Tag Archive for: grilling meat

A Brief History of the American Cookout

The tradition of cooking meat and other food over a fire in the backyard seems distinctly American. After all, it seems like every generation most of us can recall has been taking part in this unique pastime, particularly on summer holidays like the Fourth of July. But the roots of the modern-day cookout can be traced much further back. 

Cooking Over Fire – Just How Long Have We Been Doing It?

Humans have been cooking food since their discovery of fire, which would take us as far back as the Paleolithic era. Of course, there weren’t any fancy sauces or rubs in those times. No one had access to a Big Green Egg or Blackstone Grill. But, according to Dr. Richard Wrangham, Harvard University professor of biological anthropology and the author of Catching Fire: How Cooking Made Us Human, cooking food transformed the course of human development. 

According to Dr. Wrangham, cooking not only gave humans better food and nutrition. It also helped our brains and bodies develop, making us truly human. Some of this might have taken place in what is now North America. But what about the more recent version of the cookout in this country? Interestingly, the cookout has been here for hundreds of years. 

The Roots of the American Cookout

One of the first explorers to reach America in the late 1400s, Christopher Columbus, did so by way of the Caribbean. While there, the explorers came across indigenous tribes who used wooden frames to slow-cook food. The explorers brought the new cooking technique, which they called “barbacoa,” to the new world with them. The term eventually morphed into “barbecue” as it spread across the southern U.S. 

Of course, grilling and barbecue aren’t quite the same things. But cooking meat and other food over fire is something that has strong roots in this country. Jim Auchmutey, the author of Smokelore, notes that American militia began organizing group barbecues as far back as the Revolutionary War. 

Cooking over flames as a group activity in the U.S. became a way for people to gather and celebrate unified values. And this is one of the reasons cookouts became a traditional way to celebrate our country’s independence or Memorial Day. 

The Modern-Day American Cookout

As you can already see, cookouts in America have been closely linked to politics and war. In the 1800s, some politicians used these events to get close to potential voters by offering them free cooked meat and booze. Ronald Reagan hosted a massive Fourth of July cookout on the White House lawn for three years running. Even today, the Polk County Steak Fry, which is a giant cookout, is the largest organizing event for Iowa Democrats.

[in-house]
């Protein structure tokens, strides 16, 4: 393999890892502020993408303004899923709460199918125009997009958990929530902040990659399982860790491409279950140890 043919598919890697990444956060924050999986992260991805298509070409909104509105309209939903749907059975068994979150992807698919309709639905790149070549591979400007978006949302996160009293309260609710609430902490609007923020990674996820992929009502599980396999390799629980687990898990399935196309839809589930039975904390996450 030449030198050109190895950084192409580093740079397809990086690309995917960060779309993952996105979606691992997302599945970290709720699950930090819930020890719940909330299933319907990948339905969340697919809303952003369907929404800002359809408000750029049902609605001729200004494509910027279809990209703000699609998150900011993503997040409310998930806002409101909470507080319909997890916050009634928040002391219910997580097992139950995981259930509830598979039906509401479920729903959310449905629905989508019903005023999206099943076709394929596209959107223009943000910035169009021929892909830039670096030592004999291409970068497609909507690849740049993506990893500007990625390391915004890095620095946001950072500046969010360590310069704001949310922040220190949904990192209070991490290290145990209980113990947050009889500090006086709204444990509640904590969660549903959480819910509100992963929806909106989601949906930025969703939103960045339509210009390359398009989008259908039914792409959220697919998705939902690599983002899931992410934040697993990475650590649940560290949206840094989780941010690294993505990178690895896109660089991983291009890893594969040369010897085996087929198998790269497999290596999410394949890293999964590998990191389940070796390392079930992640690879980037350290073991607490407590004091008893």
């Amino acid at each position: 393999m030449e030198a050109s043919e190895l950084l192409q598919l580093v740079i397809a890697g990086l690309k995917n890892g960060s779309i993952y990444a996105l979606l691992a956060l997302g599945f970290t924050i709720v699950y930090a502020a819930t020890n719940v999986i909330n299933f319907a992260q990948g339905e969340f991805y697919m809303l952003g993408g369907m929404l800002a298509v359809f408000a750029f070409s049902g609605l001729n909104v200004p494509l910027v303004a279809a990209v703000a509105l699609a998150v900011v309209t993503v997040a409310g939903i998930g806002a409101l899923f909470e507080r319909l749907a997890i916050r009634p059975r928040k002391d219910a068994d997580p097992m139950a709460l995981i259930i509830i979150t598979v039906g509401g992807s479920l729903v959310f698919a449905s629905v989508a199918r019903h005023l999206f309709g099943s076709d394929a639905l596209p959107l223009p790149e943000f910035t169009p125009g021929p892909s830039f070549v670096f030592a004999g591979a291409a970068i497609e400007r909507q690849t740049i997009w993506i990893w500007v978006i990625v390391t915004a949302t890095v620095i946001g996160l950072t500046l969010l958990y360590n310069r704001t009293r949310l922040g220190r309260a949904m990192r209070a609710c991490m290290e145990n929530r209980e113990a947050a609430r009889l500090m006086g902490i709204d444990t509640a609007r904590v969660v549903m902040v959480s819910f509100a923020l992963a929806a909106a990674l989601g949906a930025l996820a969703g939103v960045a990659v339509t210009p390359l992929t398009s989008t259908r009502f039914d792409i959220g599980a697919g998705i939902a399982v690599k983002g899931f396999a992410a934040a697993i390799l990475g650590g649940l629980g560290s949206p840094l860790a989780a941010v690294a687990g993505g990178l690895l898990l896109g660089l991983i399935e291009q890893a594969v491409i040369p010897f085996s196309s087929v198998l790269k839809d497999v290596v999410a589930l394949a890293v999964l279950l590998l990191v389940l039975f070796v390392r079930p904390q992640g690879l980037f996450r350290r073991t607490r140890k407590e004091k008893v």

After World War II, there was a massive migration of families from the cities to the suburbs that coincided with a period of economic prosperity. Many families build outdoor brick fireplaces, and gathering with neighbors became a priority in many communities. 

As an option to host as many people as possible in warm weather months, the popularity of backyard cookouts skyrocketed. Interestingly, the iconic Weber grill made its debut in 1951, just in time for the backyard barbecue boom. Major brands like Better Homes & Garden started publishing cookbooks for backyard grilling. And even I Love Lucy aired an episode that featured the characters building a backyard BBQ

Finally, more and more Americans began traveling for leisure to other areas of the country or outside our borders. When they returned home, many were eager to re-create some of the cuisine and culture they encountered in other places. This gave rise to the popularity of things like grilling shrimp, smoking spare ribs, creating beef teriyaki skewers, and backyard tiki bars. 

Let Nick’s of Calvert Help You Have an Amazing Cookout

Now that you know the history of the American cookout, you’re probably getting pretty hungry and thinking about when you can schedule your next barbeque. Nick’s of Calvert can help make your grilling experience an overwhelming success. As your hometown grocer, we offer a full-service meat counter, which is the centerpiece of our store. 

Nick’s is proud to deliver the freshest meats at the most affordable prices in the area. We offer only the highest-quality beef, pork, chicken, and seafood. And our store also offers catering, prepared foods, a line of signature products, and one of the largest varieties of beer, wine, and spirits in Southern Maryland. Contact us or visit our store today to get the assistance you need to make your next cookout a success.